OPKO Point-of-Care Technology Demonstrated On Mobile Device With Cloud Connectivity To Diagnose And Track Disease In Africa
OPKO Health, Inc. (NYSE: OPK) announced that a
published online in Clinical Chemistry, and to be included in the April
2013 print issue, describes the application of OPKO’s point-of-care
system to mobile...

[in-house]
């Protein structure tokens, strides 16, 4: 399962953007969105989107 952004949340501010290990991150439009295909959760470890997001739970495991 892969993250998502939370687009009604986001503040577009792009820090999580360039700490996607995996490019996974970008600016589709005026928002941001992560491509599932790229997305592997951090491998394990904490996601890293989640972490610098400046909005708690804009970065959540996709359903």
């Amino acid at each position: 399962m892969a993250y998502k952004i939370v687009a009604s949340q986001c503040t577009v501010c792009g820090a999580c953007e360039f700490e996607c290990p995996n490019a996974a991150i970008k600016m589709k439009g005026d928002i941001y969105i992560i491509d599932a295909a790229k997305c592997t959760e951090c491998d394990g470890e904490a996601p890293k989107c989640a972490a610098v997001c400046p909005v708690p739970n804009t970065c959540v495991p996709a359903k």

OPKO Health, Inc. (NYSE: OPK) announced that a study published online in Clinical Chemistry, and to be included in the April 2013 print issue, describes the application of OPKO’s point-of-care system to mobile diagnostics, a major advance towards providing people in resource poor settings with laboratory-quality diagnostic services and directly integrating results with cloud-based patient records. In collaboration with OPKO, Samuel Sia, associate Professor of Biomedical Engineering at Columbia Engineering and cofounder of Claros Diagnostics (now OPKO Diagnostics), has demonstrated that their lab-on-a-chip technology can be used not only to check a patient’s infectious disease status anywhere in the world with just a finger prick, but also synchronize the results automatically and instantaneously with central health-care records. The device was field-tested in Rwanda by a collaborative team from Professor Sia’s lab and ICAP at Columbia's Mailman School of Public Health. According to Professor Sia, “We’ve built a handheld mobile device that can perform laboratory-quality testing in minutes on a finger stick drop of whole blood, and automatically synchronize the test results with patient health records across the globe using both cell phone and satellite networks.” The core function of assay operation and real-time synchronization of diagnostic results with patient records in the cloud have all been incorporated onto a handheld mobile device and all powered by a battery. Working with OPKO, ICAP, and the Ministry of Health, a local hospital, and two health clinics in Rwanda, Professor Sia and his team assessed the device's ability to perform HIV testing and then synchronized results in real time with the patients’ electronic health records. They successfully tested serum, plasma, and whole blood samples, all of which were collected in Rwanda. Their research was funded by a $2-million Saving Lives at Birth transition grant (United States Agency for International Development, the Bill & Melinda Gates Foundation, Government of Norway, Grand Challenges Canada, and the World Bank).